Not really. It’s a missing include:

../hch/CObjectHandler.h:14:33: error: ../lib/CCreatureSet.h: No such file or directory

Then I’m sorry for hijacking this thread. Still, the file is available in SVN as well as in my local copy. In fact all the “missing” files are there, so I thought there has to be another problem. I double checked the permissions, and now am going to reread the log. Hope I’ll find it.

Do you eventually have another idea?


Just that shows there is something wrong with your debian package.

distclean should be present in all Makefiles.

And something is wrong there too:

You’re in the lib directory, and …/lib is also that directory, yet it doesn’t find the file !?

I’m not sure, but this is the clean section in my debian/rules:

        rm -f build-stamp 

        # Add here commands to clean up after the build process.
        -$(MAKE) distclean
ifneq "$(wildcard /usr/share/misc/config.sub)" ""
        cp -f /usr/share/misc/config.sub config.sub
ifneq "$(wildcard /usr/share/misc/config.guess)" ""
        cp -f /usr/share/misc/config.guess config.guess


The question is: What changed in the SVN since revision 1613 that could have messed this up. 1613 worked with the same debian files without changing anything… Guess I might have to try revision by revision. :frowning:

EDIT: Revision 1668 seems to mess it up, but I need revision 1669 to get rid of the front/back error described by ubuntux…

I reverted 3 changes ( ) and now I’m back to that previous (post rev 1613) linker error. libboost_thread is not linked or not linked correctly.


The revert was quite massive, but I could not find the real problem, so I reverted all changes that were made to the files giving me the errors. One could probably track it down to a single line, but I don’t know the code at all. :confused:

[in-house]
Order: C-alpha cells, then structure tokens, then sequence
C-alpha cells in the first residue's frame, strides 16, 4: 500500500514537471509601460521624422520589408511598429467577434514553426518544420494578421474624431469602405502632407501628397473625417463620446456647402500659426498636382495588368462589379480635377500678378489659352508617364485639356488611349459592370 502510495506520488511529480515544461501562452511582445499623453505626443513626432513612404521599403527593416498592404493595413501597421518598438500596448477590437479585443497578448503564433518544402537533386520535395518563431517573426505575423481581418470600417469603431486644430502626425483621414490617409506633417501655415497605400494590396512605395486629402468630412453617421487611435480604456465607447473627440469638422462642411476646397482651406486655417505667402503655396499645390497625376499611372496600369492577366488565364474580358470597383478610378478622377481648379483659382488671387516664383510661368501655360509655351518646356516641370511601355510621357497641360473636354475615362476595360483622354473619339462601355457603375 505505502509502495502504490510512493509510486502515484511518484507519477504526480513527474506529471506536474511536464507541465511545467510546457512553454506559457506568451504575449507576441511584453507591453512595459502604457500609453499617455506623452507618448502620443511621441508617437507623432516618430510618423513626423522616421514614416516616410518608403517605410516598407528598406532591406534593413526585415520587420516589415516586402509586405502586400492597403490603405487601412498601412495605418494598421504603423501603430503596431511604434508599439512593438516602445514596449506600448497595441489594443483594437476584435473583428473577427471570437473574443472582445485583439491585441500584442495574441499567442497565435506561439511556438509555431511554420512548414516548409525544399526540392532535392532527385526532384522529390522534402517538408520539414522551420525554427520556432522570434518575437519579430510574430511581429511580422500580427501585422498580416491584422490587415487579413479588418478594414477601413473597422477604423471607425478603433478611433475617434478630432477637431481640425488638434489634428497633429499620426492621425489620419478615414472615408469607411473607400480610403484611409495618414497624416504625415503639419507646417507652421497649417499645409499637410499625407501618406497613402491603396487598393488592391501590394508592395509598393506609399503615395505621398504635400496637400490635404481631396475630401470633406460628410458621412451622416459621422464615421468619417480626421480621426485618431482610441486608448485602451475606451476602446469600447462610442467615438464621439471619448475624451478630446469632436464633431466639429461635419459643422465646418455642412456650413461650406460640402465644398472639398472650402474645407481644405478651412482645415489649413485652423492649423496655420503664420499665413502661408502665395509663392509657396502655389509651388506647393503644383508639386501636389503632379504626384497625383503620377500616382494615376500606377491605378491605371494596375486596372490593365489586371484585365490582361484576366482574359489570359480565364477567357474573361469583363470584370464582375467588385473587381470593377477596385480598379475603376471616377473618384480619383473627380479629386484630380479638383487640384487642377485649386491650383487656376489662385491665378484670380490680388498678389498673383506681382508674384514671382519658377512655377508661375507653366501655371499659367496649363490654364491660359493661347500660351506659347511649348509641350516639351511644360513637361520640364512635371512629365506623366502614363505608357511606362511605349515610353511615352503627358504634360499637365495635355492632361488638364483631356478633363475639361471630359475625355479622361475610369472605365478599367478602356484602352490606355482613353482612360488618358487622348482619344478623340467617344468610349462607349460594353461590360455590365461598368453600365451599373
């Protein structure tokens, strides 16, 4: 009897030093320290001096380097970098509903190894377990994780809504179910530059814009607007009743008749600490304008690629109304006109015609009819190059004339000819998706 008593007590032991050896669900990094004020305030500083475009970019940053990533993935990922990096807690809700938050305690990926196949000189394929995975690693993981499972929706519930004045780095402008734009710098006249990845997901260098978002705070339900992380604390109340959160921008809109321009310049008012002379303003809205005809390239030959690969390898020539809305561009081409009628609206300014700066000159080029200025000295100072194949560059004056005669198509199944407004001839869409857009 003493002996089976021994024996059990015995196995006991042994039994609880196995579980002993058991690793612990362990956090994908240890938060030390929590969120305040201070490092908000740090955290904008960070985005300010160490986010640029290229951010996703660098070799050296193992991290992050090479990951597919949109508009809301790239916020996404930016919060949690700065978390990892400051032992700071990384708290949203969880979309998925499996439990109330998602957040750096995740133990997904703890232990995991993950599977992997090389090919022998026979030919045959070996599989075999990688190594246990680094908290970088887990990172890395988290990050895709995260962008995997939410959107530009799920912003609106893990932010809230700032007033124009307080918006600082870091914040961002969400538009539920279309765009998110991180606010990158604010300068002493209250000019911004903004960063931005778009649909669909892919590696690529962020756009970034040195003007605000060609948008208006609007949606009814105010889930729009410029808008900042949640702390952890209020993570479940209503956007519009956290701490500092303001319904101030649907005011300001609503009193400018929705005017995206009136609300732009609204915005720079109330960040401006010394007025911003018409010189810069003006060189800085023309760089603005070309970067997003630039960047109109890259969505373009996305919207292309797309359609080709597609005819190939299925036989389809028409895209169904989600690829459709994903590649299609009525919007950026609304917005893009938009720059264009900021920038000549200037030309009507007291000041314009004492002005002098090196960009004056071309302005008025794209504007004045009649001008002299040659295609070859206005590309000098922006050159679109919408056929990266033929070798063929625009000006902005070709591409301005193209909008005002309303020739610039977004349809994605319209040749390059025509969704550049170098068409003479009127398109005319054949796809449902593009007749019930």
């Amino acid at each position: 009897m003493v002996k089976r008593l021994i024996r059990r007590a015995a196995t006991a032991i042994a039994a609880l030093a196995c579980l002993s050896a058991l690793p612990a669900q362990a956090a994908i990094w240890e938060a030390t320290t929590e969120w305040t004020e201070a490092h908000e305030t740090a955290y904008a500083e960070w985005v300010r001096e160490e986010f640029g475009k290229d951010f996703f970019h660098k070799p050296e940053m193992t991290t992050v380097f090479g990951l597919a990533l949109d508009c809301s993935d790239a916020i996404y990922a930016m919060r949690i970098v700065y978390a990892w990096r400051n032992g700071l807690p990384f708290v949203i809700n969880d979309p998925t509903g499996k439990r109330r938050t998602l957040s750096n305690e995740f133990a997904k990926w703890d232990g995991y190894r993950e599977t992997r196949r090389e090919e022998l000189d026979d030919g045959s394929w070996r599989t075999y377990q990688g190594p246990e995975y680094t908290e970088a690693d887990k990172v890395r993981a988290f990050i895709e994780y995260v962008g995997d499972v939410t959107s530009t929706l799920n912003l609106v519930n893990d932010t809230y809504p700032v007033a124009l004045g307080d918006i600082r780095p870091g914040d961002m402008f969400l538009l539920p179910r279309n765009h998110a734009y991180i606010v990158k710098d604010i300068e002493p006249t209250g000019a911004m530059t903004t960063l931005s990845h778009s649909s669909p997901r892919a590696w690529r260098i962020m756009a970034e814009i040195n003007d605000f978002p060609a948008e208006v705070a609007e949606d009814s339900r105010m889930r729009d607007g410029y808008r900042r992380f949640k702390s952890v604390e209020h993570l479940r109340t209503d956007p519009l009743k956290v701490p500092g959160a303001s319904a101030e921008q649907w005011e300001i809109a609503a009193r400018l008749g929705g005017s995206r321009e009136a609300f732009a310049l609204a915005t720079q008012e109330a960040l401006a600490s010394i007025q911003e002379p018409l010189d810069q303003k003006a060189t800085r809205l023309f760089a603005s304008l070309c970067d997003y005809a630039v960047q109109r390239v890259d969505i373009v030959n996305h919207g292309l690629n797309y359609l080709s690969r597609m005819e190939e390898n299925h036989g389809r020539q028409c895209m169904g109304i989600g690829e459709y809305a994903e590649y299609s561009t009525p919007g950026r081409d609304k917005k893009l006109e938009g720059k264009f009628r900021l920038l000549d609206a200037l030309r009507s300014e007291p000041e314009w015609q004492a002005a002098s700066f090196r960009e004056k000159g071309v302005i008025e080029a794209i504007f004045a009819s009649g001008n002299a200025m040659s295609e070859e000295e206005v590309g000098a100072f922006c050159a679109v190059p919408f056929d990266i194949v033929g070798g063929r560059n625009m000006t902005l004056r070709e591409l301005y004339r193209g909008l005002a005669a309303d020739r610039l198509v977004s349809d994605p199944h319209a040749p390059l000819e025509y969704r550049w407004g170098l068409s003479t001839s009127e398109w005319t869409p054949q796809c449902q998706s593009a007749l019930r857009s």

Any idea where I’d have to add libboost_thread to make it work again? It worked out of the box in rev. <= 1613…


EDIT: I found out that revision 1617 adds the linker errors for me. Hope I may find the actual problem.

EDIT2: Ok, it has to be somewhere in lib/Connection.cpp or lib/Connection.h. Guess I’m stuck here, can’t figure what it could be. Would I have to manually link any library because of the new includes? What boost library makes boost/any.hpp use of?

The problem is not with the debian/rules file. It is with the Makefiles that are generated. All Makefiles should have the distclean rule. Something messed up with the Makefiles. Fix that error first and may be that will fix the others (even if they seem unrelated).

I think the problem regarding the distclean rule is not that important. It worked before and I don’t see any change in revision 1617 that could mess up the Makefile? Or am I wrong? I just don’t want to spend time learning how to add that distclean rule even though I compile it from scratch anyways, and the linker errors probably won’t disappear.

Don’t get me wrong, I very much appreciate your help, I just guess this distclean error is caused my heavily outdated build tools and environment. If you don’t get it on your system, this is even more likely. I didn’t change any file outside of the debian/ dir, so it is probably caused by old tools.

If it was caused by the Makefile, why was it working in <= 1616?

I’ll still have a look into the distclean thingy, tho it seems not to be documented too well (from my first quick search). Hope you have another guess while I do so. :slight_smile:

EDIT: It’s weird but this seems to be completely auto generated. I can’t find any site that tells you what to change to make distclean work. Any chance you could give me a hint?

Yes, the distclean rule is autogenerated. It’s coming from (in your case it’s AI/ The configure tool generates the Makefile, in all the directories. One thing to do is to look at the generated makefile after the failure, and find out why the distclean rule is not there.